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Supergerms, On Board the Final Shuttle: Studying Why Bacteria Thrives in Space

4 minute read
Michael D. Lemonick

When the Starship Enterprise went roaming through the galaxy, the captain and crew had to be vigilant. There might be Klingons, Romulans, disembodied intelligences composed of pure energy. What they never seemed to worry about was the threat of festering scum underneath the toilets or behind the sinks. But maybe they should have, according to Cynthia Collins and Jon Dordick.

Collins and Dordick are scientists at Rensselaer Polytechnic Institute in Troy, NY. — a microbiologist and a nanotechnologist, respectively — and when the space shuttle Atlantis lifts off on Friday for the shuttle program’s final flight, their experiment could be crucial to the health of future astronauts. There’s evidence from earlier spaceflights that virulent bacteria such as E. coli and salmonella can grow stronger and faster in microgravity. Given enough time, they can form biofilms, slimy mats of bacteria that are highly resistant to antimicrobials. If the films get inside the body, riding on catheters or other medical equipment, the human imune system may be powerless against them. That’s true even when the immune system is functioning at its best, but in space, for reasons nobody fully understands, the body’s disease defenses are weaker.

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“It’s anecdotal,” admits Dordick, “but over the years, Russia’s Mir space station evidently became coated with biofilms.”

On a week-long shuttle mission, the danger is minimal. But biofilms could pose a huge problem for passengers aboard the International Space Station or, someday, on a voyage to Mars. “More than 60 percent of infections people get in hospitals,” says Collins, “are caused by biofilms.” If it’s impossible to keep bacteria out of a hospital environment that’s supposed to be spotless, it’s equally hard to keep them out of space. “You can’t very well sterilize an astronaut,” says Dordick.

So Dordick and Collins are trying to figure out a subtler approach. When Atlantis flies, it will be carrying 16 small reactor vessels (sealed, of course), each containing eight vials full of Pseudomonas aeruginosa or Staphylococcus aureus bacteria, the two most common causes of hospital-acquired infections (the latter has evolved an especially nasty antibiotic-resistant strain known as MRSA). They’ve also created an identical set of vessels that will stay behind on Earth

By comparing how the space- and ground-based samples grow, Collins, Dordick and several colleagues hope to get a handle on what it is about microgravity that makes bacteria so happy. “We’re modulating oxygen, nutrients and other factors,” says Collins, in order to come at the question in as many different ways as possible.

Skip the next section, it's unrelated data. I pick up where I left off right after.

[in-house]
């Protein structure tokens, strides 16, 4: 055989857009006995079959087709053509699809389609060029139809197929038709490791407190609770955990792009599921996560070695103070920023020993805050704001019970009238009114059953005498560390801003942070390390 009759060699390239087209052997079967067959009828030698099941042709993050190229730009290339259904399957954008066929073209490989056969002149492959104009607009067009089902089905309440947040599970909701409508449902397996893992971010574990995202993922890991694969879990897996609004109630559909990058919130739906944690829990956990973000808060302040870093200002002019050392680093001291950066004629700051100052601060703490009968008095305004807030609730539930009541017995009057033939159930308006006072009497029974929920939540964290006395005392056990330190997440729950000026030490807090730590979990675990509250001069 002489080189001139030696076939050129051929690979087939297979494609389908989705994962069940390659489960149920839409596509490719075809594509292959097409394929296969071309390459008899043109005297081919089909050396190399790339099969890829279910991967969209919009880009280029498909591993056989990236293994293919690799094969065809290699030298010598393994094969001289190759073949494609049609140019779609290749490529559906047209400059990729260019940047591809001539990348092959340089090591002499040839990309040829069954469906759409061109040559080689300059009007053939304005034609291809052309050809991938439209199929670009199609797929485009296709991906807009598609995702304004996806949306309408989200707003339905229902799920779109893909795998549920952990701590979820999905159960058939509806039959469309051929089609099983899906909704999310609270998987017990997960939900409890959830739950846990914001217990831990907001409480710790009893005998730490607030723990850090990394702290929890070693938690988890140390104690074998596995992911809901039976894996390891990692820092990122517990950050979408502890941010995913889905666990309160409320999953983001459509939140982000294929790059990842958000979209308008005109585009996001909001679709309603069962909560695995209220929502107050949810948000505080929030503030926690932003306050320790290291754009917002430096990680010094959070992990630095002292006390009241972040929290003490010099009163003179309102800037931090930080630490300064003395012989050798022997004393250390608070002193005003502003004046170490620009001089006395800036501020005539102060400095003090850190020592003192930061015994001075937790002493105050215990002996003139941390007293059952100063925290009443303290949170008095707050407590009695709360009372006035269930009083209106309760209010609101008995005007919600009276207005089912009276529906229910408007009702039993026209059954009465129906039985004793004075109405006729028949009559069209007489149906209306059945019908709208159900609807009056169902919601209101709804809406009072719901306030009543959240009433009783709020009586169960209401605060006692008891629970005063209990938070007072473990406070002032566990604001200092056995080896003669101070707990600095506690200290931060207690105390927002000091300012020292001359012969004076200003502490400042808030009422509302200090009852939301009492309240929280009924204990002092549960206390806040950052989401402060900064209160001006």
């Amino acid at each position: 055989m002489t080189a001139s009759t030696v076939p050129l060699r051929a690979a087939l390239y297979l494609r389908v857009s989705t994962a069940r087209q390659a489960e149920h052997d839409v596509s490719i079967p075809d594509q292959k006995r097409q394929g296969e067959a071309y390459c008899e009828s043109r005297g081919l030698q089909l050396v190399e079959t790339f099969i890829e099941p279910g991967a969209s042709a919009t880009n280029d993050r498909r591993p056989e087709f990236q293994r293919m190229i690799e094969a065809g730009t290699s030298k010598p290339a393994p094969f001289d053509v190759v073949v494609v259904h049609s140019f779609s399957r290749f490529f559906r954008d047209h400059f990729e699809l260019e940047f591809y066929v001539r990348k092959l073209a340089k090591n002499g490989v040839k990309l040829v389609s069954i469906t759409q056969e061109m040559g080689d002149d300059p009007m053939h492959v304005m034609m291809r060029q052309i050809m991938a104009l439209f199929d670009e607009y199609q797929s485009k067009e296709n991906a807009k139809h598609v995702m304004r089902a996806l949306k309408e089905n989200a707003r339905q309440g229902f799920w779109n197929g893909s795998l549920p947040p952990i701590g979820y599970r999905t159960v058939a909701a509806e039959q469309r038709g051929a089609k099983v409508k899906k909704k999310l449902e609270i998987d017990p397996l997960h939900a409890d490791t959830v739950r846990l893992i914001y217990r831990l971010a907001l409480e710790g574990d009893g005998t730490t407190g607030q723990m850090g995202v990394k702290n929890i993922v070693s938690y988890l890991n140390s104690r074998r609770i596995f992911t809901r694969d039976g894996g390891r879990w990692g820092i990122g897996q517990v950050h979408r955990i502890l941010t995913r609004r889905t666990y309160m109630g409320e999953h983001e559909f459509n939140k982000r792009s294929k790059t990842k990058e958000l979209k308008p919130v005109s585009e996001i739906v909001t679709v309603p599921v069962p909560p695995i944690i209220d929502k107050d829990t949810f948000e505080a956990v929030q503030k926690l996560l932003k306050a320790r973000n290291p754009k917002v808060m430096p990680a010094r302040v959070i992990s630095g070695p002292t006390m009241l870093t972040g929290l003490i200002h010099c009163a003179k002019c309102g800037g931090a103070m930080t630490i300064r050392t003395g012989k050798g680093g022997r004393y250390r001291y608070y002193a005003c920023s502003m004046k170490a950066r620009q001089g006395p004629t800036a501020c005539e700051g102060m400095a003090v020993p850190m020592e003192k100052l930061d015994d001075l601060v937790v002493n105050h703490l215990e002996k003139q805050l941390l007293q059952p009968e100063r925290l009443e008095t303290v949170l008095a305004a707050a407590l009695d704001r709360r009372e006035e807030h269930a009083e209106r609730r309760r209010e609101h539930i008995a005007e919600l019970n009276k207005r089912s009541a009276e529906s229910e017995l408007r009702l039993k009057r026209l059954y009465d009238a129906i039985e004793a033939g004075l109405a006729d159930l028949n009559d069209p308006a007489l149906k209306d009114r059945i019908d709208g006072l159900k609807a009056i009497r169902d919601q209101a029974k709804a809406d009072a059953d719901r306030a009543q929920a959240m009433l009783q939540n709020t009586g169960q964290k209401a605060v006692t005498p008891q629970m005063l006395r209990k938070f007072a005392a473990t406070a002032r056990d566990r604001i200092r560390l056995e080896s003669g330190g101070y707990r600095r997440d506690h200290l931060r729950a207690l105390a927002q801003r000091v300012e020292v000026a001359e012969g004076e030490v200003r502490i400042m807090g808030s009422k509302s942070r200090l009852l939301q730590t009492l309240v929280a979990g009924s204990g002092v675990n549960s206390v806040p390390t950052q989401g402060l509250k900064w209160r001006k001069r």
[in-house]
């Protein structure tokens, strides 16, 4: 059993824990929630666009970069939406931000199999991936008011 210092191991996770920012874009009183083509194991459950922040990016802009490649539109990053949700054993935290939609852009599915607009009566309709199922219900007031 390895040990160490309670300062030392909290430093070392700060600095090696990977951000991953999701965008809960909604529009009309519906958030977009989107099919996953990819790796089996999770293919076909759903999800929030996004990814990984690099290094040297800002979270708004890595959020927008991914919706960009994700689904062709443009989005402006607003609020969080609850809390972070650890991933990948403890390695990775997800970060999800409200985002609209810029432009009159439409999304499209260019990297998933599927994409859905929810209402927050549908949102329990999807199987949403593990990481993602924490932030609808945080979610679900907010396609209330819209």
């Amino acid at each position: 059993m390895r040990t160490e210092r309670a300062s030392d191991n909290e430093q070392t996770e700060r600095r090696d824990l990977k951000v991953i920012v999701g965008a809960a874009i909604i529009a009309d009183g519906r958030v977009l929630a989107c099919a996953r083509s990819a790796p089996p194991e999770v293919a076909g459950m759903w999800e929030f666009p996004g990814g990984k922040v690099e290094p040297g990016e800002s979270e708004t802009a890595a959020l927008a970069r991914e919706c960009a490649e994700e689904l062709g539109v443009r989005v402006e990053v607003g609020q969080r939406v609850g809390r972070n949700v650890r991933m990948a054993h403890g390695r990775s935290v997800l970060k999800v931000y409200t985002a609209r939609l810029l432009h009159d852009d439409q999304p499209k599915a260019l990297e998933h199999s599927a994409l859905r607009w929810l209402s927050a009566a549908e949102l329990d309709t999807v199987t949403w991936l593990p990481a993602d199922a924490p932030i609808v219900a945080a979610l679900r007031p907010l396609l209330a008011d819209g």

They’re also testing out a bacteria-fighting technology developed in Rensellaer’s Center for Biotechnology and Interdisciplinary Studies, which Dordick directs. “We’ve created glass slides coated with paint containing an enzyme called lysostaphin,” he says, which has been shown to inhibit the growth of staph biofilms in ground-based tests. The Atlantis experiment will tell them how well it works in space.

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Ideally, the Rensselaer team would re-run the experiment many more times, using different bacteria and different bacteria-inhibiting coatings to find out not just what works, but what works best. They’re not limiting their interest to studying only harmful bugs, either. “The body has thousands of bacteria we absolutely need to have to stay healthy,” says Collins. “We need to maintain that balance if we’re going to do long-term spaceflight.”

But since this is the last shuttle mission, the rest of the experiments on the scientists’ long wish list will remain undone. “You can sort of mimic microgravity on the ground,” says Dordick, “but it’s really not the same.” In principle, they could continue the experiments on the space station, but the Russian Soyuz spacecraft that will now be the only way to get there doesn’t have a lot capacity to haul experiments up and down. “It’s something we’re looking at a little bit,” says Collins, “but we’re not counting on it.”

She’s got higher hopes for the burgeoning commercial space industry, which may give scientists another route into space. That won’t happen for a while, but if humans are ever going to explore the solar system in person, these experiments will need to be done. Nasty infections are bad enough when they happen in hospitals. They’d be incomparably worse showing up halfway through a six-month passage to Mars.

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